By iterating through the loop comprised of process steps 176 through 198, and step 196, the next 14 bytes of the data message are transferred from the external path generator to the robot control and loaded in the next coordinate store of the robot control. On the sixteenth byte of the message, process step 198 of FIG. 5d will detect that the last byte is being received and process step 200 will test the validity of the check sum value. The check sum value is a standard test which determines the general validity of the format of the message being transferred. If the check sum fails, process step 202 will zero the receive character pointer, clear the check sum value, and send a not-acknowledge byte to the external path generator. This information signals the external path generator that the message was not correctly received and that it is to retransmit the entire message. Therefore, the process turns to process step 176 to await a retransmission of the whole message. If the check sum is valid, process step 204 will clear the receive flag, set the good data flag and send an acknowledge byte to the external path generator. Process step 206 tests whether the start-up flag is set. Since this flag was previously set in process step 172, process step 208 clears the start-up flag and directs the process to step 166 of FIG. 5a. At this time, there should be no error or interrupt input. Further, since the current message is located in the next coordinate store, whatever functional information is contained in that message, is not in the present function store; and consequently, the robot control does not detect the requirement to execute a present function. Therefore, the process moves directly to process step 170 to test the state of the good data flag. The good data flag was set by process step 204, and process step 174 tests the state of the cancel flag. Since the message is a data message, the cancel flag is not set; and the process moves to step 210 of FIG. 5b.
To briefly review with reference to FIG. 4, given the execution of the program previously described, the function element is located at the point P2 which is a programmed point; and the programmed external path control function has initiated an external path control cycle. At this point, in the external path control cycle, the robot control has transferred to the external path generator the rectangular coordinate values of the current point, P2, and the external path generator has transferred back to the robot control the new set of input signals defining the nonprogrammed point PE1. The rectangular coordinate values of the point are located in the next coordinate store. It is now required to move the function element from the position and orientation of its current location, P2, to the position and orientation defined by the coordinate values of the point PE1. As will be appreciated by those who are skilled in the art, several techniques may be used to move the robot arm to the new point PE1. Two particular embodiments will be discussed in this disclosure, and the claimed invention should not be limited by the technique utilized for moving a machine element from one point to another. The particular technique chosen will depend primarily on the type of external path generator used, the capability of the data communications link between the external path generator and the robot control and the rate at which the robot control itself can accept and process data. Further, the normal design parameters of cost and reliability will affect the choice of a path control technique.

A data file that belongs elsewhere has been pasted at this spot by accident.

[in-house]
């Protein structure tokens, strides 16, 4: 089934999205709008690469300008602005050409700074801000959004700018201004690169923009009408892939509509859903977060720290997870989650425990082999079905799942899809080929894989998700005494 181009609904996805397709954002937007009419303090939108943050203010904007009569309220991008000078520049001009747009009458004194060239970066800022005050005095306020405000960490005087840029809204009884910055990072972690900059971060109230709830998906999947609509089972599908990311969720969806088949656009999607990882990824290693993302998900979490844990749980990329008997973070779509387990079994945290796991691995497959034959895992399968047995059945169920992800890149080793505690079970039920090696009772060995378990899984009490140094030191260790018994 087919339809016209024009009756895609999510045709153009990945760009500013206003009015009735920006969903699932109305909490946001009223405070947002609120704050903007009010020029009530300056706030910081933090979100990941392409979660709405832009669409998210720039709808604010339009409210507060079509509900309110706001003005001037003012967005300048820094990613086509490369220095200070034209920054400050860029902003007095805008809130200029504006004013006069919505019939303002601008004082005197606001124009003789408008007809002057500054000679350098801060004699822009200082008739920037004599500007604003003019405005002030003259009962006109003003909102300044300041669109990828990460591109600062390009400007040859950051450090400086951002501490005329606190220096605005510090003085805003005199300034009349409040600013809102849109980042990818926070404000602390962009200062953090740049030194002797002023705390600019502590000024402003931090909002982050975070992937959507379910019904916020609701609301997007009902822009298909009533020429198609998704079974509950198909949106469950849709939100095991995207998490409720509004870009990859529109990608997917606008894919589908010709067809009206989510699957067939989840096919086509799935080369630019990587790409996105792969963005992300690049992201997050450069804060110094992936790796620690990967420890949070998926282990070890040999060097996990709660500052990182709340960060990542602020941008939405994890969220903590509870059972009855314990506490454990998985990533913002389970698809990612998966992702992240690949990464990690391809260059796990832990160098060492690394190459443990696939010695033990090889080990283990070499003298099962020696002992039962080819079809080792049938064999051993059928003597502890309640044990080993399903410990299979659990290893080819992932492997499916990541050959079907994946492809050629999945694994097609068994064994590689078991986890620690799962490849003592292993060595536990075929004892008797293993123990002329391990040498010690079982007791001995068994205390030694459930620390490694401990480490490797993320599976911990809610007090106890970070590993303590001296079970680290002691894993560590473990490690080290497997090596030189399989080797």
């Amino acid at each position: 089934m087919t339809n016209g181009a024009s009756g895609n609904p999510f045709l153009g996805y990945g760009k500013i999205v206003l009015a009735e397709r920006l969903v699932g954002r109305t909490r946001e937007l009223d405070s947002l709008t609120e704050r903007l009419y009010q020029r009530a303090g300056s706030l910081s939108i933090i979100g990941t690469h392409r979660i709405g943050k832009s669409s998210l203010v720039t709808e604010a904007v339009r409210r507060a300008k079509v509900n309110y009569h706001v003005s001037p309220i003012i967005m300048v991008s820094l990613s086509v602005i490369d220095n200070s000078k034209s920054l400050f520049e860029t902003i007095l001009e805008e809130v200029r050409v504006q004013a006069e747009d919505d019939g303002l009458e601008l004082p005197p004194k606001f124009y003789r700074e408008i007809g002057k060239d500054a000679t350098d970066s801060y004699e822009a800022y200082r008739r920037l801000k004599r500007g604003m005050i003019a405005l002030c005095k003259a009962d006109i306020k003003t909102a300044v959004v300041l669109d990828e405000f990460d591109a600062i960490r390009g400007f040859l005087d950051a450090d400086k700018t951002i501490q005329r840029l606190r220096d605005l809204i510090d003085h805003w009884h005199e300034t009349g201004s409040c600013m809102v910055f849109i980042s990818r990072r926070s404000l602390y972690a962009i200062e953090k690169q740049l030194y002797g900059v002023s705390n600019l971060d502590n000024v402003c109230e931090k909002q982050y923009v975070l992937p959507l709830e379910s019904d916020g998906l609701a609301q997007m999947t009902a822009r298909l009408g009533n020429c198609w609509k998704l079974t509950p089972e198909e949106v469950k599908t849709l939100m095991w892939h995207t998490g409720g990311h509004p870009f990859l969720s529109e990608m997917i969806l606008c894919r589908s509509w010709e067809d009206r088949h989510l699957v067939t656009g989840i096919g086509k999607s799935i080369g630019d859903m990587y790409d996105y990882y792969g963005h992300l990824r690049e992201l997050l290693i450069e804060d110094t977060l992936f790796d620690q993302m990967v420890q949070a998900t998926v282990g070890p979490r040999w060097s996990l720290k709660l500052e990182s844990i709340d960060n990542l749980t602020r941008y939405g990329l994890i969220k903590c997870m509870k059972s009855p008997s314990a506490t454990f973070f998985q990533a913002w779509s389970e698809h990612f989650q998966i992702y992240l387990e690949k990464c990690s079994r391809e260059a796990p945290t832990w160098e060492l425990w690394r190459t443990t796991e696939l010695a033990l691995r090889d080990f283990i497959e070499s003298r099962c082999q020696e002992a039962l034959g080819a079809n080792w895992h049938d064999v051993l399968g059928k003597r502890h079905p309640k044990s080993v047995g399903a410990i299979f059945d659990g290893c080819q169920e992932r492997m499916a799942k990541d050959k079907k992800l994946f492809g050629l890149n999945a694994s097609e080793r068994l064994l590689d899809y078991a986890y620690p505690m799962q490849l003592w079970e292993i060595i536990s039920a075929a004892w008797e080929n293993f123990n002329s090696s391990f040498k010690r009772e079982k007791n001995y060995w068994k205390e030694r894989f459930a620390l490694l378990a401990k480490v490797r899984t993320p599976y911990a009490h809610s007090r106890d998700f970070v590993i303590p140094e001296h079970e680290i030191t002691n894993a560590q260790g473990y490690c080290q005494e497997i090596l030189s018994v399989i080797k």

If current state of the art computer process and data transmission techniques are utilized, the coordinate values transmitted by the external path generator are processed by the robot control and motion to the next point is initiated immediately. However, in many situations, because of the scanning rate capabilities of the external path generator or the data transmission rate limitations between the external path generator and the robot control, the next point may be separated from the current point to the extent that a number of intermediate points are desirable in order to more precisely control the position and orientation of the function element in its motion between the current point and the next point. This latter embodiment will be described first.
One method of obtaining intermediate points between the present point and the next point is to utilize the existing path generation programs contained within the robot control which are described in process steps 124 through 136 of FIG. 3. However, as previously described, that process recites a technique for controlling the position and orientation of the function element precisely along a predetermined path at a selectable predetermined velocity. This is a very complex and time consuming process to execute.